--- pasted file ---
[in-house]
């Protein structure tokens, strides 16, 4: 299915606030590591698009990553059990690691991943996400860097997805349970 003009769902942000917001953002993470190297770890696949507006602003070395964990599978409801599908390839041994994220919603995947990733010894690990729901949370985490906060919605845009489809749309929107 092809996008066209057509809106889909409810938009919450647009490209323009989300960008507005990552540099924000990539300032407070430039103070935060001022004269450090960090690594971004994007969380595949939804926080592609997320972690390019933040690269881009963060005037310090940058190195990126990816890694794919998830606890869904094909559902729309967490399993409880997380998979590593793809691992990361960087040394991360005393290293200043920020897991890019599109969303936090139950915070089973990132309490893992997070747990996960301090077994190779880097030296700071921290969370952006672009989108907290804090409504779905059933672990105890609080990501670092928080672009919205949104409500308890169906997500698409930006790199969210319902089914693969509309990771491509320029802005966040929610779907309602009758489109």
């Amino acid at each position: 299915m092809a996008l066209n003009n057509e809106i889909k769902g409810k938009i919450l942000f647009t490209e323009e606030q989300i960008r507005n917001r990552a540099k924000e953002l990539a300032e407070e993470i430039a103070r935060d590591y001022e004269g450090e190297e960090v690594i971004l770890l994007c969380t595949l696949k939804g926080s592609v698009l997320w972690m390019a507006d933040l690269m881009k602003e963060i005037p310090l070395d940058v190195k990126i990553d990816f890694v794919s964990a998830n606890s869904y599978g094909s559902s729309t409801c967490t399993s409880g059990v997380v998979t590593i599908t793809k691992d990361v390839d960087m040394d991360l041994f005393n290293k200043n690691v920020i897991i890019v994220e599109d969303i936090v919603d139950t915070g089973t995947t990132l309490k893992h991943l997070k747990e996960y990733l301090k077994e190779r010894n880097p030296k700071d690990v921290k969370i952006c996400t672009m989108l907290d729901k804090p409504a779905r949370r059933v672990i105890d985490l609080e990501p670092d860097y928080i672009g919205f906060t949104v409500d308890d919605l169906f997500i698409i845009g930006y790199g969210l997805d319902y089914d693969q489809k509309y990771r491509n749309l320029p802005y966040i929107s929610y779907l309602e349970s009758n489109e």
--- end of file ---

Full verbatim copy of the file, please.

[in-house]
């Protein structure tokens, strides 16, 4: 299915606030590591698009990553059990690691991943996400860097997805349970 003009769902942000917001953002993470190297770890696949507006602003070395964990599978409801599908390839041994994220919603995947990733010894690990729901949370985490906060919605845009489809749309929107 092809996008066209057509809106889909409810938009919450647009490209323009989300960008507005990552540099924000990539300032407070430039103070935060001022004269450090960090690594971004994007969380595949939804926080592609997320972690390019933040690269881009963060005037310090940058190195990126990816890694794919998830606890869904094909559902729309967490399993409880997380998979590593793809691992990361960087040394991360005393290293200043920020897991890019599109969303936090139950915070089973990132309490893992997070747990996960301090077994190779880097030296700071921290969370952006672009989108907290804090409504779905059933672990105890609080990501670092928080672009919205949104409500308890169906997500698409930006790199969210319902089914693969509309990771491509320029802005966040929610779907309602009758489109």
């Amino acid at each position: 299915m092809a996008l066209n003009n057509e809106i889909k769902g409810k938009i919450l942000f647009t490209e323009e606030q989300i960008r507005n917001r990552a540099k924000e953002l990539a300032e407070e993470i430039a103070r935060d590591y001022e004269g450090e190297e960090v690594i971004l770890l994007c969380t595949l696949k939804g926080s592609v698009l997320w972690m390019a507006d933040l690269m881009k602003e963060i005037p310090l070395d940058v190195k990126i990553d990816f890694v794919s964990a998830n606890s869904y599978g094909s559902s729309t409801c967490t399993s409880g059990v997380v998979t590593i599908t793809k691992d990361v390839d960087m040394d991360l041994f005393n290293k200043n690691v920020i897991i890019v994220e599109d969303i936090v919603d139950t915070g089973t995947t990132l309490k893992h991943l997070k747990e996960y990733l301090k077994e190779r010894n880097p030296k700071d690990v921290k969370i952006c996400t672009m989108l907290d729901k804090p409504a779905r949370r059933v672990i105890d985490l609080e990501p670092d860097y928080i672009g919205f906060t949104v409500d308890d919605l169906f997500i698409i845009g930006y790199g969210l997805d319902y089914d693969q489809k509309y990771r491509n749309l320029p802005y966040i929107s929610y779907l309602e349970s009758n489109e």